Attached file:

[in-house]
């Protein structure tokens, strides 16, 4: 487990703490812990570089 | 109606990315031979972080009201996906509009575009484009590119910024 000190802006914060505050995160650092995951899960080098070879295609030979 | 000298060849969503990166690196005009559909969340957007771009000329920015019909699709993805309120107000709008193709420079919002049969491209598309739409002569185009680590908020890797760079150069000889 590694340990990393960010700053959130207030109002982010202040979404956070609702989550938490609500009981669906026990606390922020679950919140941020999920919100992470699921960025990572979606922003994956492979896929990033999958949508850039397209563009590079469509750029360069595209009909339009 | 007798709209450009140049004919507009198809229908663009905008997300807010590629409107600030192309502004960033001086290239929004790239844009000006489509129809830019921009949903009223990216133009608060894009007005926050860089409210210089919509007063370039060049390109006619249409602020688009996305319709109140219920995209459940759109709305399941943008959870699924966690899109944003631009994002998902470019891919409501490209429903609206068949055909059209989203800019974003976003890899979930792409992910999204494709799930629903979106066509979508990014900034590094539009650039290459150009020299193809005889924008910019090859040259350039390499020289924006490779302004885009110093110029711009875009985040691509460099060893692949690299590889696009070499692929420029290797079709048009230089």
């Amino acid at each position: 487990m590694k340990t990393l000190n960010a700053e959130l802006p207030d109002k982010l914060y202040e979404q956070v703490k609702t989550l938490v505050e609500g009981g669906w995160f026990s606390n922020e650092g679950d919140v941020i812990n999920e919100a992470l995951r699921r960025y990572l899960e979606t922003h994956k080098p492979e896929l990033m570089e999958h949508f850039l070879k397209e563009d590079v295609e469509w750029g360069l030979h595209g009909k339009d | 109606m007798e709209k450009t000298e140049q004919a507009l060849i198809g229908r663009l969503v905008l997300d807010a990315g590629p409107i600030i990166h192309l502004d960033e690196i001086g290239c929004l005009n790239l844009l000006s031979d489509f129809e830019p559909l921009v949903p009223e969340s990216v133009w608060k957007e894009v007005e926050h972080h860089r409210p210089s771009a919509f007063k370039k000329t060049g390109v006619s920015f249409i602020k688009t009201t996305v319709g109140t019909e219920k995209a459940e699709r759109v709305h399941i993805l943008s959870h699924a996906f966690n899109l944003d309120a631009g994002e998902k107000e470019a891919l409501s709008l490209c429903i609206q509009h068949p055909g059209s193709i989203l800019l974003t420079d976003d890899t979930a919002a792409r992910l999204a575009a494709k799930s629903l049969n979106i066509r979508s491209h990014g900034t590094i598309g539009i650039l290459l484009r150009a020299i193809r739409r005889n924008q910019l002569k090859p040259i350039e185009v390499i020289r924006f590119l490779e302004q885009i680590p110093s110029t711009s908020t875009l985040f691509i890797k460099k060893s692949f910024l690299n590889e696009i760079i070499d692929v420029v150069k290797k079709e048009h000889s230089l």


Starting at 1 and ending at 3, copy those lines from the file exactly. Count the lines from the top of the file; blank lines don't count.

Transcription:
[in-house]
């Protein structure tokens, strides 16, 4: 487990703490812990570089 | 109606990315031979972080009201996906509009575009484009590119910024 000190802006914060505050995160650092995951899960080098070879295609030979 | 000298060849969503990166690196005009559909969340957007771009000329920015019909699709993805309120107000709008193709420079919002049969491209598309739409002569185009680590908020890797760079150069000889 590694340990990393960010700053959130207030109002982010202040979404956070609702989550938490609500009981669906026990606390922020679950919140941020999920919100992470699921960025990572979606922003994956492979896929990033999958949508850039397209563009590079469509750029360069595209009909339009 | 007798709209450009140049004919507009198809229908663009905008997300807010590629409107600030192309502004960033001086290239929004790239844009000006489509129809830019921009949903009223990216133009608060894009007005926050860089409210210089919509007063370039060049390109006619249409602020688009996305319709109140219920995209459940759109709305399941943008959870699924966690899109944003631009994002998902470019891919409501490209429903609206068949055909059209989203800019974003976003890899979930792409992910999204494709799930629903979106066509979508990014900034590094539009650039290459150009020299193809005889924008910019090859040259350039390499020289924006490779302004885009110093110029711009875009985040691509460099060893692949690299590889696009070499692929420029290797079709048009230089």
């Amino acid at each position: 487990m590694k340990t990393l000190n960010a700053e959130l802006p207030d109002k982010l914060y202040e979404q956070v703490k609702t989550l938490v505050e609500g009981g669906w995160f026990s606390n922020e650092g679950d919140v941020i812990n999920e919100a992470l995951r699921r960025y990572l899960e979606t922003h994956k080098p492979e896929l990033m570089e999958h949508f850039l070879k397209e563009d590079v295609e469509w750029g360069l030979h595209g009909k339009d | 109606m007798e709209k450009t000298e140049q004919a507009l060849i198809g229908r663009l969503v905008l997300d807010a990315g590629p409107i600030i990166h192309l502004d960033e690196i001086g290239c929004l005009n790239l844009l000006s031979d489509f129809e830019p559909l921009v949903p009223e969340s990216v133009w608060k957007e894009v007005e926050h972080h860089r409210p210089s771009a919509f007063k370039k000329t060049g390109v006619s920015f249409i602020k688009t009201t996305v319709g109140t019909e219920k995209a459940e699709r759109v709305h399941i993805l943008s959870h699924a996906f966690n899109l944003d309120a631009g994002e998902k107000e470019a891919l409501s709008l490209c429903i609206q509009h068949p055909g059209s193709i989203l800019l974003t420079d976003d890899t979930a919002a792409r992910l999204a575009a494709k799930s629903l049969n979106i066509r979508s491209h990014g900034t590094i598309g539009i650039l290459l484009r150009a020299i193809r739409r005889n924008q910019l002569k090859p040259i350039e185009v390499i020289r924006f590119l490779e302004q885009i680590p110093s110029t711009s908020t875009l985040f691509i890797k460099k060893s692949f910024l690299n590889e696009i760079i070499d692929v420029v150069k290797k079709e048009h000889s230089l």